Having said all this, it is only natural that many of you will be wondering how this can be applied to your company or brand. Since there is no one-size-fits-all solution, we would recommend taking a holistic view. First look at how this could fit into your overall social media strategy. 

As we have seen, Instagram is a constantly evolving — but also mature social network — that has obtained new critical mass thanks to its acquisition by Facebook. It is here to stay. If your airline is not on this social network yet, there is a good chance that someone else, hopefully a fan, has already created a page for it. If not, there is surely a large number of images that have your brand name as a tag. 

Whether your brand chooses to be part of this conversation or not, it is up to you. But this visual and intimate conversation will continue to take place regardless. And before you say it, no, company size is not an excuse. We have seen small seaplane companies with lovely Instagram accounts that rival those of their larger colleagues. 

in14

Should you have any questions, or if you would like some guidance on anything related to your Instagram or social media strategy, please contact me at marco@simpliflying.com.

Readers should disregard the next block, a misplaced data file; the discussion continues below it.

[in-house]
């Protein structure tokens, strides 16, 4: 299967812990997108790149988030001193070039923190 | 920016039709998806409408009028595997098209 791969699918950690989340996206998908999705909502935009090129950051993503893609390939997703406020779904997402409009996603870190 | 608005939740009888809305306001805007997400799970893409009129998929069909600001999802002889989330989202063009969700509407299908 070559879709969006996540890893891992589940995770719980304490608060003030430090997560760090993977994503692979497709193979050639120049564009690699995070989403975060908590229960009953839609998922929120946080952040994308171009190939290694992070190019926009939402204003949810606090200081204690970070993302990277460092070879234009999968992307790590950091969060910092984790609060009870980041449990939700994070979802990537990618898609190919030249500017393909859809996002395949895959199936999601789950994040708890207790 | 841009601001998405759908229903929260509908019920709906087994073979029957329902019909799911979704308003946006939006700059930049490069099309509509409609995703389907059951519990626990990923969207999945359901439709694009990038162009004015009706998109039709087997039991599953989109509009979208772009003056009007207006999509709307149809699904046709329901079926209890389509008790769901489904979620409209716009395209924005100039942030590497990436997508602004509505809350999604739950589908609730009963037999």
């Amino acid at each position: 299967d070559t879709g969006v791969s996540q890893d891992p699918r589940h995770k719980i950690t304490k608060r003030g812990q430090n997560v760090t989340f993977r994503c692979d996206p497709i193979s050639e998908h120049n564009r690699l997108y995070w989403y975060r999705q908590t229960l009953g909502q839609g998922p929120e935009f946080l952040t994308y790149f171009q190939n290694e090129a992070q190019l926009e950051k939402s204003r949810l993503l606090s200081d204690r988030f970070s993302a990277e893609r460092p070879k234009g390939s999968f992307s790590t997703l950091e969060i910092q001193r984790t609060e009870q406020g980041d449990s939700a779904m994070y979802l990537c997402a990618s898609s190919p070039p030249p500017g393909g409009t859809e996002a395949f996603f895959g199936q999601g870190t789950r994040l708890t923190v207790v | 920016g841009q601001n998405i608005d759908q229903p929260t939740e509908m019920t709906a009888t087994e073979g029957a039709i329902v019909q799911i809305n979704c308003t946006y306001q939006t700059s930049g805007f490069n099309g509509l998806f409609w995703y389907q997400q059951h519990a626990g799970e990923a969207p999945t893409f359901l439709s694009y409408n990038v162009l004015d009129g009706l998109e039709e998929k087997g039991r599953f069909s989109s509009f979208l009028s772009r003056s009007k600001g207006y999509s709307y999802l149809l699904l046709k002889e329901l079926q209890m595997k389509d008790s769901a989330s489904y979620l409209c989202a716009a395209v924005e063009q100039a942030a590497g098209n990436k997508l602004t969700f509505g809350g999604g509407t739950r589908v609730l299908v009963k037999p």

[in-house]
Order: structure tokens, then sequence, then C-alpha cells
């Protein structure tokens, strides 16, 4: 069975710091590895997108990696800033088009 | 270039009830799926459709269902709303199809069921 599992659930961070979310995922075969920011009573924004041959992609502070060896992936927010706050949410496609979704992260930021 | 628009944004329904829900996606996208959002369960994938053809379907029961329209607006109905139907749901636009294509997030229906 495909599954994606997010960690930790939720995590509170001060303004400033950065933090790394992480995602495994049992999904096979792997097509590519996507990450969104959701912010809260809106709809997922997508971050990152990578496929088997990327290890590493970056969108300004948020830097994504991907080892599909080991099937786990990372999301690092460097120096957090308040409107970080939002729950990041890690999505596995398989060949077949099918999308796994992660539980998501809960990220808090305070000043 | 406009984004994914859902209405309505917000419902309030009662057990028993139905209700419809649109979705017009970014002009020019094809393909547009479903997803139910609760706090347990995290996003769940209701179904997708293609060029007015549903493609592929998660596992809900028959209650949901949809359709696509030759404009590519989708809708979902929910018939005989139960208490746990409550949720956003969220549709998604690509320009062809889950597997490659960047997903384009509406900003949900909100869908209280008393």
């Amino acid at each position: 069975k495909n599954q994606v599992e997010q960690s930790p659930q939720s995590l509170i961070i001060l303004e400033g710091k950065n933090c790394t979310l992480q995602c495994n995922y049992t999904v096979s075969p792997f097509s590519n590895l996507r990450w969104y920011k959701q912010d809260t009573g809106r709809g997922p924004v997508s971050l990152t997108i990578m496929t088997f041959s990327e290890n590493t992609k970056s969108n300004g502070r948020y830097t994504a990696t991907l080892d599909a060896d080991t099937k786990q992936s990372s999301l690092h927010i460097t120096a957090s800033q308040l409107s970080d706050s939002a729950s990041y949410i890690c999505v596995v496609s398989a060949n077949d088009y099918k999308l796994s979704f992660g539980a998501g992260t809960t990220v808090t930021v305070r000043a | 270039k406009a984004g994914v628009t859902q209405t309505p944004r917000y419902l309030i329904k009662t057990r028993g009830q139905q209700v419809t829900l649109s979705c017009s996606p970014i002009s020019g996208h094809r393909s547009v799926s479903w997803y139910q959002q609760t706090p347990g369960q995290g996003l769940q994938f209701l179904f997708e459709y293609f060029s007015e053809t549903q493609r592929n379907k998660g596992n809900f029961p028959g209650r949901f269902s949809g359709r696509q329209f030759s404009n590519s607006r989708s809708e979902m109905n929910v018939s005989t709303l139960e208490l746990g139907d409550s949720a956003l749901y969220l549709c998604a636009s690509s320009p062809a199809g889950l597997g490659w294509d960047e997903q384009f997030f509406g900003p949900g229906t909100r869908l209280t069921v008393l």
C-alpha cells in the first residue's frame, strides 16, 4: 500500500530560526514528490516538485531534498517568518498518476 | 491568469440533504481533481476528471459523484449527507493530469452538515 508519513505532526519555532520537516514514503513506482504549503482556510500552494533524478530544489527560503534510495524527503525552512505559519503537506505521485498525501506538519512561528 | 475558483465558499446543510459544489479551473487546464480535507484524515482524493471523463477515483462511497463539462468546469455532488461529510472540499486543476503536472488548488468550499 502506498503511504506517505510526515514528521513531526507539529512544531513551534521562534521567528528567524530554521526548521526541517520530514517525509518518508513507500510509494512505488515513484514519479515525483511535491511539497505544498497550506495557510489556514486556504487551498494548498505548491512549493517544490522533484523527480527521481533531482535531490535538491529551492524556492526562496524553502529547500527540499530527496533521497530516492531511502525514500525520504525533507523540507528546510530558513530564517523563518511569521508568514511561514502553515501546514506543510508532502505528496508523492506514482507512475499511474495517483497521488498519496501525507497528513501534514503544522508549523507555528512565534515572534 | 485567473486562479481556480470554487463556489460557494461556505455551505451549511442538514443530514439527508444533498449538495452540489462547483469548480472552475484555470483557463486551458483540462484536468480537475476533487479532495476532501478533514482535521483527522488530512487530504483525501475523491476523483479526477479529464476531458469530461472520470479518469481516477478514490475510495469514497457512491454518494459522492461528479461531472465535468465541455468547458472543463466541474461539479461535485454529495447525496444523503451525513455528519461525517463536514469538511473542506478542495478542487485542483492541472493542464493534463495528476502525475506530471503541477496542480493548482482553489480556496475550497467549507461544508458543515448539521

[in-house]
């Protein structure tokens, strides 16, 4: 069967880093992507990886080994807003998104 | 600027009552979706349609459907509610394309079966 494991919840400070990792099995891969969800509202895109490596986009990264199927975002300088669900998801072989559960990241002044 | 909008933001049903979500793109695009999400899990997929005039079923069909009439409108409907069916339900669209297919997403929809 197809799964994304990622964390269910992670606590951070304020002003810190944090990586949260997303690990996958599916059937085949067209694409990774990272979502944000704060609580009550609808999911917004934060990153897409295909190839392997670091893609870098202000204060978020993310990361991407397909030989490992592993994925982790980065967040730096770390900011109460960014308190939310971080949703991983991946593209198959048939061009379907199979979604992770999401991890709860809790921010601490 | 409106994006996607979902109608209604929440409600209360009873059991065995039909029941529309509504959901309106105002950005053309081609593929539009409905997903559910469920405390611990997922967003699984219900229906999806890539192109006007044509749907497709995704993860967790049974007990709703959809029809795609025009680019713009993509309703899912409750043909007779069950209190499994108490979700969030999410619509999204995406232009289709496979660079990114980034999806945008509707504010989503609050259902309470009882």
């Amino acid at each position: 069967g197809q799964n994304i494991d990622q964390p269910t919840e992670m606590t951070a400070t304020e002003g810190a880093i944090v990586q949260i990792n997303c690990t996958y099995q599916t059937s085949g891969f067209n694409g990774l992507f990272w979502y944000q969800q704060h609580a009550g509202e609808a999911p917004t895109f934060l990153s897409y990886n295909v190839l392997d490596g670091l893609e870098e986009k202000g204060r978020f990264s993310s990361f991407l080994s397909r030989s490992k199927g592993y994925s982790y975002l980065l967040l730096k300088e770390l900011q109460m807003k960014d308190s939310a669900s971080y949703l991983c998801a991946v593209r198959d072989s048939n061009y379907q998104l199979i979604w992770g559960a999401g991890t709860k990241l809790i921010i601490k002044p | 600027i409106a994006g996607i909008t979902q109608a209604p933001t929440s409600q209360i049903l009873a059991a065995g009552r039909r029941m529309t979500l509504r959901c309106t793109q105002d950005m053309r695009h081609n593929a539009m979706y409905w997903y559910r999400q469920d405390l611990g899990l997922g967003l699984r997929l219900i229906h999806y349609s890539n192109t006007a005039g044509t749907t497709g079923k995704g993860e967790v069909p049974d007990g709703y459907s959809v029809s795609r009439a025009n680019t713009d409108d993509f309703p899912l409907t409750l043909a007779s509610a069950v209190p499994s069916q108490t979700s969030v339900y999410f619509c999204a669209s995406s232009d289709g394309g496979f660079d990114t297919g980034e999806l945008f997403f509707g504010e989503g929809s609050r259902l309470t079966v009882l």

Marco Serusi

Marco Serusi

Marketing Consultant at SimpliFlying
Marco is a Marketing Consultant at SimpliFlying and is based in Valencia, Spain. He is a subject matter expert and consultant on social media practice in aviation. He has contributed extensively to thought-leadership in this space as well as held training workshops for senior aviation executives on behalf of SimpliFlying. He advises clients globally on aviation marketing strategy. He’s Italian, but has lived in several countries since he was 18, earning an Air Transport degree in the UK, a pilot license in Florida and an MBA in Spain. He now lives in Valencia, Spain where he previously worked as a Marketing Director.

You can talk to him in Italian, English or Spanish. You can also tweet him at @simplimarco, e-mail him at marco@simpliflying.com.
Marco Serusi
Marco Serusi

© 2013 SimpliFlying – Singapore | New York | Vancouver. All Rights Reserved.

󰁓
󰀰